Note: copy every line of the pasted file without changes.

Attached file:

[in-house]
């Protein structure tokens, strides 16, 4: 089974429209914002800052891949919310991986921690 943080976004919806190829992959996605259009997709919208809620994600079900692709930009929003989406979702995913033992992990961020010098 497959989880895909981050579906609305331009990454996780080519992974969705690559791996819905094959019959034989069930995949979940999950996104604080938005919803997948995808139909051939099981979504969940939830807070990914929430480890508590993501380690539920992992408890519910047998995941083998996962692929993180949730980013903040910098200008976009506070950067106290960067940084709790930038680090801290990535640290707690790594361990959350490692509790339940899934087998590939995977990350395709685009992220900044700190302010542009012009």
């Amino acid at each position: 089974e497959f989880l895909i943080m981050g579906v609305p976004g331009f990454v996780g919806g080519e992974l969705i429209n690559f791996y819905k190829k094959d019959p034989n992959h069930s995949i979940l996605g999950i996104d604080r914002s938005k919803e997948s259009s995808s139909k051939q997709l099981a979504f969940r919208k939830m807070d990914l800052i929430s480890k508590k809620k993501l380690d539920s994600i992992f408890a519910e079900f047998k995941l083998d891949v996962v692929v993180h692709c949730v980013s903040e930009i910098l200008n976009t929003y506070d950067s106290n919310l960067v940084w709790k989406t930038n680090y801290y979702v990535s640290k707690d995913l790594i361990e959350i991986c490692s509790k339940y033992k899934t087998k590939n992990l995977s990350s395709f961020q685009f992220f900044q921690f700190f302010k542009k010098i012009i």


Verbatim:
[in-house]
């Protein structure tokens, strides 16, 4: 089974429209914002800052891949919310991986921690 943080976004919806190829992959996605259009997709919208809620994600079900692709930009929003989406979702995913033992992990961020010098 497959989880895909981050579906609305331009990454996780080519992974969705690559791996819905094959019959034989069930995949979940999950996104604080938005919803997948995808139909051939099981979504969940939830807070990914929430480890508590993501380690539920992992408890519910047998995941083998996962692929993180949730980013903040910098200008976009506070950067106290960067940084709790930038680090801290990535640290707690790594361990959350490692509790339940899934087998590939995977990350395709685009992220900044700190302010542009012009």
């Amino acid at each position: 089974e497959f989880l895909i943080m981050g579906v609305p976004g331009f990454v996780g919806g080519e992974l969705i429209n690559f791996y819905k190829k094959d019959p034989n992959h069930s995949i979940l996605g999950i996104d604080r914002s938005k919803e997948s259009s995808s139909k051939q997709l099981a979504f969940r919208k939830m807070d990914l800052i929430s480890k508590k809620k993501l380690d539920s994600i992992f408890a519910e079900f047998k995941l083998d891949v996962v692929v993180h692709c949730v980013s903040e930009i910098l200008n976009t929003y506070d950067s106290n919310l960067v940084w709790k989406t930038n680090y801290y979702v990535s640290k707690d995913l790594i361990e959350i991986c490692s509790k339940y033992k899934t087998k590939n992990l995977s990350s395709f961020q685009f992220f900044q921690f700190f302010k542009k010098i012009i």